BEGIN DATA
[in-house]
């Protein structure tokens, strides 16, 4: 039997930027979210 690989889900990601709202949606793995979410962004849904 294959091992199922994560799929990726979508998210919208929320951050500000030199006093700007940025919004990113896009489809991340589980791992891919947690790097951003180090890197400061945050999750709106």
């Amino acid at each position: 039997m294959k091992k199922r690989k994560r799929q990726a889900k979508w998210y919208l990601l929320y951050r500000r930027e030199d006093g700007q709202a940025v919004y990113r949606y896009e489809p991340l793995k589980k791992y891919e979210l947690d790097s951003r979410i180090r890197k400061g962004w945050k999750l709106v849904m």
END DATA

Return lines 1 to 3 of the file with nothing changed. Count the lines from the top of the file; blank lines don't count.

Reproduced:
[in-house]
């Protein structure tokens, strides 16, 4: 039997930027979210 690989889900990601709202949606793995979410962004849904 294959091992199922994560799929990726979508998210919208929320951050500000030199006093700007940025919004990113896009489809991340589980791992891919947690790097951003180090890197400061945050999750709106």
């Amino acid at each position: 039997m294959k091992k199922r690989k994560r799929q990726a889900k979508w998210y919208l990601l929320y951050r500000r930027e030199d006093g700007q709202a940025v919004y990113r949606y896009e489809p991340l793995k589980k791992y891919e979210l947690d790097s951003r979410i180090r890197k400061g962004w945050k999750l709106v849904m």